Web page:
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Hot Cocoa
September 9, 2004
8:53 am
Polarbear
Tromsø, Norway
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quote:


Originally posted by LoneLy1) The one described above
2) Melting chocolate over a double heater, mix with hot milk
3) Heat milk, when almost boiling add chopped chocolate -
4) As 3, but continue boiling for a couple of minutes to make it thicker
5) Chop chocolate, add to cold milk or milk holding room temperature (ie. same as chocolate), heat slowly (why heating milk alone slowly, Polar?).

(…)

Some develop almost other flavors in method 2) and 5), but according to my experience never in ie. 3) and 4) (as suggested by Polar – can you give concrete examples?). On the other hand, some bars seem to survive the chock methods 3) and 4). In general I find these methods most barbaric, often leaving a burnt and choked/strangled taste, although, again, with some bars it seems to play a minor role (e.g. Valrhona Manjari). These two methods are also the far easiest, but 5) is not too complicated either.


Well, I have to admit I do it mostly because I’ve always done it that way… I heat the milk slowly, avoid boiling and then stir in the choc. Often, I simply have some pieces of choc in the cup and pours the milk over and then stirs.

I have seen that the choc not always dissolves so I will try doing it even slower next time.

I think fruity chocs, like Manjari, develop a richer taste when drinked this way.

***
My name is Polarbear and I am a chocoholic…

*** My name is Polarbear and I am a chocoholic...
September 9, 2004
10:18 am
Lone Ly
Oslo, Norway
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Polar, for Manjari I agree it doesn’t lose taste, but I don’t think anything is gained either. And Manjari represents an exception rather than the rule. If there is any rule, I’d say method 2) is the one safest in terms of keeping flavors.

"Man cannot live by chocolate alone - but woman can." (Unknown)
September 9, 2004
10:25 am
chocolatero
london
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dear Polarbear

try stiring differently
put the hot milk bit by bit on the chocolate and stir in the center in small circular motions to create a starting point for the emulsification…moves dont have to be slow but have to be small. as I said like a mayonnaise…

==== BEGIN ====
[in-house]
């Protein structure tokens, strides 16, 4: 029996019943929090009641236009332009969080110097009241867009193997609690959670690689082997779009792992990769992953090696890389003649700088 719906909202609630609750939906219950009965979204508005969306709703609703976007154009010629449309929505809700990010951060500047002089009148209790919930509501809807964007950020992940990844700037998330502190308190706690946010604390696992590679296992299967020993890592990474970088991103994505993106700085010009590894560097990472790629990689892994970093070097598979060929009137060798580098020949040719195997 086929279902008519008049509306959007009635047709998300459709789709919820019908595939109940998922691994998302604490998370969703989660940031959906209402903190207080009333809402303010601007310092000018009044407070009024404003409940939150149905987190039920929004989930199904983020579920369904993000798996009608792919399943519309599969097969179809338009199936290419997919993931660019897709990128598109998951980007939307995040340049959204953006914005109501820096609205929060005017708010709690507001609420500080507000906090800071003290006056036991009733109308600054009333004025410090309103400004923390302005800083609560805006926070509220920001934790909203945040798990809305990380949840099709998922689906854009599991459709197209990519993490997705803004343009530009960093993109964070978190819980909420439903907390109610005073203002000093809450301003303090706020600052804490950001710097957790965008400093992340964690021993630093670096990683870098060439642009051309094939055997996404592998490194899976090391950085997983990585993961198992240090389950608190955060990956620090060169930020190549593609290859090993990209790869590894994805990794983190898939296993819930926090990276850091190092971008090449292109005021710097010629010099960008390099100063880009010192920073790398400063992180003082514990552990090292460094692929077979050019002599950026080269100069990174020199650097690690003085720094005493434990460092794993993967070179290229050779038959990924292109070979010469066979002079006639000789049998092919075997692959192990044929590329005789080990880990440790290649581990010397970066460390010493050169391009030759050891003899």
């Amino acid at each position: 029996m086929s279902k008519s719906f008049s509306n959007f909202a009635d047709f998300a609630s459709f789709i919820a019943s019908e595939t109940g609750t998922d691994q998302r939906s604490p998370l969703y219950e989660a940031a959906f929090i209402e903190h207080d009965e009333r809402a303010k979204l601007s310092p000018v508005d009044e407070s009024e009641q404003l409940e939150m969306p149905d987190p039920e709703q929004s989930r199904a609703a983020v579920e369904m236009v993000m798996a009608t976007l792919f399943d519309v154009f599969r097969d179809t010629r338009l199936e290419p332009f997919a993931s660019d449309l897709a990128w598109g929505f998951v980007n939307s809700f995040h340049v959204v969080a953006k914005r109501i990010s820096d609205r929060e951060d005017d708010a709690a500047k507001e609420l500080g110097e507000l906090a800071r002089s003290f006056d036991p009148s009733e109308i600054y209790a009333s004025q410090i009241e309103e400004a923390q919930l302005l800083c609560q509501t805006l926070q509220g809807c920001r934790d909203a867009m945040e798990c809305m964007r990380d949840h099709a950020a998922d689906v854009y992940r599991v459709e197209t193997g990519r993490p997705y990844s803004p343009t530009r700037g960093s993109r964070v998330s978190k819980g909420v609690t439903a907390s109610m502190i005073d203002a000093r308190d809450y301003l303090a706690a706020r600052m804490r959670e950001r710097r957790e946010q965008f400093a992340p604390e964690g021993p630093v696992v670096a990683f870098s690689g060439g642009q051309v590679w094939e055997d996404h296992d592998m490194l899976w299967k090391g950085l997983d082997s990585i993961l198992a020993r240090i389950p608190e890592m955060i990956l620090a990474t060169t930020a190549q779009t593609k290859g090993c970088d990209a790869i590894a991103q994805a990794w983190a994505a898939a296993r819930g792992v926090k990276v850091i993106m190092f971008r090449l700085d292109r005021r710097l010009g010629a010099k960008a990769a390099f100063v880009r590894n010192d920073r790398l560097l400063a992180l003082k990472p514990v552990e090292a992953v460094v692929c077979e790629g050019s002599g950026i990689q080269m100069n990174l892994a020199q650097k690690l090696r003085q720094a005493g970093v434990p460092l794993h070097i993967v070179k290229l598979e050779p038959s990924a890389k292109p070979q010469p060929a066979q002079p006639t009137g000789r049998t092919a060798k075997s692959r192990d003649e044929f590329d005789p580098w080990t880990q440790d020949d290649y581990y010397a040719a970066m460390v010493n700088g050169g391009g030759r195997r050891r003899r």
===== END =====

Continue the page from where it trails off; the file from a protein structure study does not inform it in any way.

Chocolatero

September 9, 2004
10:29 am
Polarbear
Tromsø, Norway
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quote:


Originally posted by chocolatero

dear Polarbear

try stiring differently
put the hot milk bit by bit on the chocolate and stir in the center in small circular motions to create a starting point for the emulsification…moves dont have to be slow but have to be small. as I said like a mayonnaise…
Chocolatero


Thanx, I’ll try and see what happens. Never too old to learn something new.[:D]

***
My name is Polarbear and I am a chocoholic…

*** My name is Polarbear and I am a chocoholic...
September 9, 2004
1:02 pm
Lone Ly
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Since I never have had any problems making it all disperse it seems as if I have done it ‘correctly’ by intuition. Female intuition ;-)

Will post a reply on the rest later … I just love to see my favorite issue being discussed so in-depth :-)

"Man cannot live by chocolate alone - but woman can." (Unknown)
September 9, 2004
1:55 pm
Lone Ly
Oslo, Norway
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quote:


Originally posted by chocolatero
You have to separate the issue of thickness which is mostly a function of the ratio of chocolate to milk and potentially cream


… which means that part 2) of your procedure is not really necessary?

quote:


The emulsification is required for the chocolate to disperse into the water/milk and for ultimately the taste to develop. Whatever you tried, you would have had a better result by making sure the emusification was correct.


I tried a couple yesterday, and adding that to previous experience I am still not convinced in terms of taste. I have never had any problems making the chocolate disperse, btw. In method 2) it is the only wise thing to add milk to the melted chocolate since the chocolate is not easily poured out of the mug in which I use to melt it. Also I always start with only a little amount of milk (applies to all method) simply in order to keep control with the strength.

quote:


Many people use a whisk to try to correct the fact that the mix is split. To make it frothy, you can use the whisk after the mix is made, not in the cooking process.


I always use it afterwards, except in method 5) – surely stirring all the time – that’s the whole point – when I use it when all the chocolate has dispersed.

quote:


Methods 1 or 2 are best but 2 should be tried by adding the milk slowly to the chocolate melted, not the opposite. Have you even made a mayonnaise adding the oil to the vinegar? in metho 2 you may not need to heat the milk much but have to melt chocolate carefully. So still think 1 is more convenient.